3) For the purpose of the lawsuit, the ISB maintains that from the above quotation any reasonable person would have concluded that Kandil was opposed to suicide bombing. p>That little quotation above I think provides perhaps the most disturbing element of this entire story. Let's just posit for a second that Osama Kandil is no radical and an ardent foe of suicide bombing. If that's the case, why won't he just say so? If a reporter came up to you and asked you if you supported suicide bombing, would you have any trouble quickly responding "No"?

But here's the really worrisome part. The ISB is a big organization with thousands of members. There is little doubt that the vast majority of the rank and file does indeed practice moderate Islam and is as appalled by the Yusuf al Qaradawis of the world as everyone else is.

So, where are they? Why has their voice not been part of this debate?

Their religion and their community is being disgraced by the ISB's leadership. With all due respect, it's time for them to get into the fray.

December 19, 2005 Update:

When I was preparing the Weekly Standard's story about the Islamic Society of Boston's $22 million mega-mosque going up in Boston, one of my interview subjects asked me, "Why doesn't someone ask the Boston Globe why they've ignored this story that's been going on right in their own back yard?"

It was a pretty good question. After all the ISB has had some rather intimate contact with some rather off-putting people. Yusuf al-Qaradawi is the cleric who gave the okay to women deploying themselves as suicide bombers (and without even using a male chaperone to get to the sight of the attack, if you can believe it). Al-Qaradawi appeared on the ISB's IRS tax returns as one of the group's seven trustees from 1998 -2000. The ISB used him as a fund-raising tool for the mosque's development and to this day has a page on its website dedicated to defending al-Qaradawi and the ISB's employment of his good will, such as it is.

And then of course there is another ISB board member Walid Fitaihi. Fitaihi wrote, among other things, that Jews are the "murderers of prophets" and claimed that they "would be punished for their oppression, murder and rape of the worshippers of Allah." When these comments came to the ISB's attention, the group expressed "shock." Nonetheless, the ISB ultimately stood by its man; Fitaihi remains on the ISB's board to this day.

When I labeled the question of why the Globe hadn't covered this story in its own backyard as only a "pretty good" one, the reason I gave it relatively low marks is because we all know the answer as to why the Globe ignored the story. The Globe would be incapable of covering such a matter without its trademark slavish adherence to political correctness. There's no way the Globe could cover the controversy either honestly or accurately.

As if to prove my point, the Globe finally waddled into the fray yesterday only five days after a national publication beat it to the punch, not to mention two years after its cross town rival the Boston Herald printed a series of exposés on the subject.

The Globe's story begins inauspiciously with the headline, "Praised as beacon, mosque project stalls amid rancor." That headline reminds me of why my high school English teacher, Dwight Mackerron, was almost pathologically opposed to the use of the passive construction. The Globe's headline can't help but make you wonder, "Who was doing this praising?"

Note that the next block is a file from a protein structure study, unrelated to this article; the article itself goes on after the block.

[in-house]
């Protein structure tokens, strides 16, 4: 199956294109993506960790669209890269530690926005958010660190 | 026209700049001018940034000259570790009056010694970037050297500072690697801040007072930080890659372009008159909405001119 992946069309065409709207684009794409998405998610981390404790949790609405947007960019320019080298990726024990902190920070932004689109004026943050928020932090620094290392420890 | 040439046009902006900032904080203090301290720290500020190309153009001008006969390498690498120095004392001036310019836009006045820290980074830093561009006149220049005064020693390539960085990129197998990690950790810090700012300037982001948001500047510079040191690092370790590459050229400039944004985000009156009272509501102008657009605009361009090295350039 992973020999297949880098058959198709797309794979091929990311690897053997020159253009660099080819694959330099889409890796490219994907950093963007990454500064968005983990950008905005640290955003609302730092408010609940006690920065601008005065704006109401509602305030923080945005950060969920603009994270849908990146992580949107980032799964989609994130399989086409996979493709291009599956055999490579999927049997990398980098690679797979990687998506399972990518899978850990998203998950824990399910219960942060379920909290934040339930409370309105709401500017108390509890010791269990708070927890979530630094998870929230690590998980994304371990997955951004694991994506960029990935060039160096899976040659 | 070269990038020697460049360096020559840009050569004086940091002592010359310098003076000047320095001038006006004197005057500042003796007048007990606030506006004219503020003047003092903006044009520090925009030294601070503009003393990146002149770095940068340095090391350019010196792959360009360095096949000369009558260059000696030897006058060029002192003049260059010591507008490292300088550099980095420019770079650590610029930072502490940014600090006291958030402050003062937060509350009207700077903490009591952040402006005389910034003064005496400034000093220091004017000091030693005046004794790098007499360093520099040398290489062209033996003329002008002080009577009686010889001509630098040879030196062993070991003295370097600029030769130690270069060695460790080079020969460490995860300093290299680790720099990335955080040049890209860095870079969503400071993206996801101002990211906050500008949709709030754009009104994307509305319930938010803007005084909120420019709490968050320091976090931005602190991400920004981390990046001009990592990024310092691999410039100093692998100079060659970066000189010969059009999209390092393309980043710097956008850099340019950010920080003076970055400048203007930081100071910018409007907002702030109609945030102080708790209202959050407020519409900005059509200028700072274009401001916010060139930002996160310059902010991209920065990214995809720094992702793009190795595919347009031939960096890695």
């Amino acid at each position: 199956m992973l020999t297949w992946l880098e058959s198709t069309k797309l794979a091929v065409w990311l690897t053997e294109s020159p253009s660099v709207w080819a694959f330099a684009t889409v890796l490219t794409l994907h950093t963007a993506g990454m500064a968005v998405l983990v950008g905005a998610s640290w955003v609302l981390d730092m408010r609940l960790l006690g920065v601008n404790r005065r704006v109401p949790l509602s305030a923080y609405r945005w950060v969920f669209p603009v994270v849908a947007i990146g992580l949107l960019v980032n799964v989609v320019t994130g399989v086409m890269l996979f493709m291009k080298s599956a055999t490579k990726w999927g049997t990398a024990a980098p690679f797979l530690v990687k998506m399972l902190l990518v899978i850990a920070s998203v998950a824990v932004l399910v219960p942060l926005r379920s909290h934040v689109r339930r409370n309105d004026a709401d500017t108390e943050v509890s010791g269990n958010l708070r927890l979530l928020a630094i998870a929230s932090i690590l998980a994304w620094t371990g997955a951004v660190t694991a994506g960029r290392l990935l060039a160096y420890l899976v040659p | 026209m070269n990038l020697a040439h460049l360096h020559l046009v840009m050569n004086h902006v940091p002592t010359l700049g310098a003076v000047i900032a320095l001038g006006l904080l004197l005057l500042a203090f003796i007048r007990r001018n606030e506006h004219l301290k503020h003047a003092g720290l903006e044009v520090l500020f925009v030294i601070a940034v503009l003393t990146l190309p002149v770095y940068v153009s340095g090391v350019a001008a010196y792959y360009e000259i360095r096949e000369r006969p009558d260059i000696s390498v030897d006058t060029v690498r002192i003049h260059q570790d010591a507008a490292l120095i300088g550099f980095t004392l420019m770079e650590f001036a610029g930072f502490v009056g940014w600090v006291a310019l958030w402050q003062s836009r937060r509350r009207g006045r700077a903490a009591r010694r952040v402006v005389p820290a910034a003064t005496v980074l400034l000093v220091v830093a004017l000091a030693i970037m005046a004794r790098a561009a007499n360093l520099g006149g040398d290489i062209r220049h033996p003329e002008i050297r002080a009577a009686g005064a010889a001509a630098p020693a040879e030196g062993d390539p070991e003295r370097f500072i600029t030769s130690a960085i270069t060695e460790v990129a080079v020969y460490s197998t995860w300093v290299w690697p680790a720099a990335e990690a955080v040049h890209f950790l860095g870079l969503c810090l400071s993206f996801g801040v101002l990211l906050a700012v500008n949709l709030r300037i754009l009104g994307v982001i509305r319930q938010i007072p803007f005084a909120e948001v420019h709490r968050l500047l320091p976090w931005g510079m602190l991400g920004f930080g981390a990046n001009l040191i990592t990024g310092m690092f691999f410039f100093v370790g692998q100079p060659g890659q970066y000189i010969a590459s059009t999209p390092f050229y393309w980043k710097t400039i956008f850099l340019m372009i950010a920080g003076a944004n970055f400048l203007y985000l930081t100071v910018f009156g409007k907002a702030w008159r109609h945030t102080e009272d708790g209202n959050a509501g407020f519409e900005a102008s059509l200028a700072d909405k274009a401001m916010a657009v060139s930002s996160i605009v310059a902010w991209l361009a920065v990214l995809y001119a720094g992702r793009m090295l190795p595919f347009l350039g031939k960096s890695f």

Well, rather than just pose the question rhetorically, I'll give a couple of answers. A bunch of now oddly-silent local politicians who seemingly delighted in posing for a photo opportunity with shovels in hand at the mosque's ground-breaking lavished such praise. So too did Massachusetts' junior Senator, a certain John Kerry, who sent a fawning note to the ISB upon the mosque's groundbreaking. And then of course there's a certain Boston broadsheet that editorialized that the mosque would no doubt be a "moderating force." This broadsheet, of course, is none other than the Globe.

But a sloppy and vague headline is the least of the Globe story's problems. Far more significantly, the Globe's story lumbers on for 1500 tedious words and yet curiously never even mentions the names "al-Qaradawi" and "Fitaihi."

More disingenuously, the Globe story introduces a straw man to make the ISB's plight more sympathetic. One of the ISB's co-founders is a gentleman named Alamoudi. Said gentleman now resides in federal government-provided accommodations sporting an orange jump suit because of his nasty habit of aiding terrorists.

The ISB's detractors have often noted Alamoudi's role as one of the ISB's eight co-founders in 1984 while acknowledging the fact that he hasn't played an active role in the organization for several years. The Globe story mentions the Alamoudi kerfuffle and the ISB's refutation of any present-day Alamoudi link. The Globe story, however, conspicuously avoids the far more current al-Qaradawi and Fitaihi connections for which the ISB has issued no compelling response.

In putting together the story for the Standard, part of my research was reading Steve Emerson's book American Jihad. Emerson wrote of how a radical Muslim cleric gave a 1995 address where he vowed Islam would eventually conquer Europe and conquer America. The venue for the address was Toledo; the cleric was Yusuf al-Qaradawi.

Throughout the 1990's and the first 20 months of this decade, America largely yawned at such incendiary proclamations. Certainly the media didn't care. 9/11 purportedly changed all that.

But then again?


Dean Barnett writes about politics and other matters at

This article appeared on the Weekly Standard's website on December 14, 2005. Thanks are due David Meir-Levi for bringing it to our attention.